Years ago, back in 1994, when I returned to Atlanta to stay, I went to a reception for Judge Leah Ward Sears, who had been selected by Governor Zell Miller in 1992 to join the Georgia Supreme Court. She was the youngest justice ever appointed, and the first African American woman to serve on the state's highest court. It was a gathering sponsored by Marvin Arrington, now a Fulton County superior court judge, who at that time was in private practice with his partner, David Hollowell, a noted civil rights attorney. Arrington, one of the first two blacks to enter Emory University’s law school, had always reached out to Emory’s African American students and alumni, so it was no surprise to be invited to affair he held in his high rise office in downtown Atlanta for Emory Law alum Sears.

The food was great. The view from whatever floor we were on was fabulous. I was actually a little embarrassed, though, because I was starting over as a stockbroker, instead of standing at the beginning of a dazzling career like so many of my classmates. My suit was a little worn, the soles of my shoes were a little thin, I didn’t own a car—I could think of a laundry list of reasons why I could have just gone straight home that night. But it was one of my Emory classmates who insisted that I go.

He was right.

I really didn’t know who Leah Ward Sears was when I started wolfing down enough hors de oeuvres to substitute for the dinner I was missing. Later, when we all assembled in a small circle to listen to Mr. Arrington introduce her, I was struck by just how ordinary she looked. She wasn’t very tall, or ornately dressed, especially standing next to the downtown law firm associates, but she was clear eyed and earnest, with the most grateful smile in the world. After she said a few words, I shook her hand briefly and congratulated her, more intent on catching up on the gossip floating around the rest of my classmates than anything else.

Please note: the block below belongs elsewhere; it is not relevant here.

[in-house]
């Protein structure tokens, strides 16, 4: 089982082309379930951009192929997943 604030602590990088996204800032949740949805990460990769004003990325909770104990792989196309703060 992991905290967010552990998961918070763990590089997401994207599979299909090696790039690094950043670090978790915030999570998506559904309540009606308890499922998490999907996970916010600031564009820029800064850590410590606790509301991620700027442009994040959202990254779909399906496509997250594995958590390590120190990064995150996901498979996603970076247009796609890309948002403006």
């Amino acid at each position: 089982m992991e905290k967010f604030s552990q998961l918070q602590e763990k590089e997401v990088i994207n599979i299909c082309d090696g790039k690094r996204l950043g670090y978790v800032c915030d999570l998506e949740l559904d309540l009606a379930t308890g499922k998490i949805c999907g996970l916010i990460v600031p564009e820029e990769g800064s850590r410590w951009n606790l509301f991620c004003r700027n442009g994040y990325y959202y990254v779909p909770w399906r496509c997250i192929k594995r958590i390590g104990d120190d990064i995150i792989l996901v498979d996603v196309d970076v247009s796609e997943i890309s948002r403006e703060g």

I never would have thought that I’d get to hear the Leah Ward Sears biography I’d heard for the first time that night recited over and over again by news announcers and printed over and over again by newspapers. When I saw her at a battered women’s banquet ten years later, she was the Chief Justice of Georgia's Supreme Court, with a practiced poise that had not been there that night in the ornate lobby of Arrington and Hollowell.

I think she's ready.

The question is, can President Obama break with the unwritten rules of yesteryear and enter Sears in the confirmation process, which would potentially put two African Americans on the court at the same time? 

Leah Ward Sears has been shortlisted for the Supreme Court twice now. Maybe this will be it. Or maybe the third time will be the charm.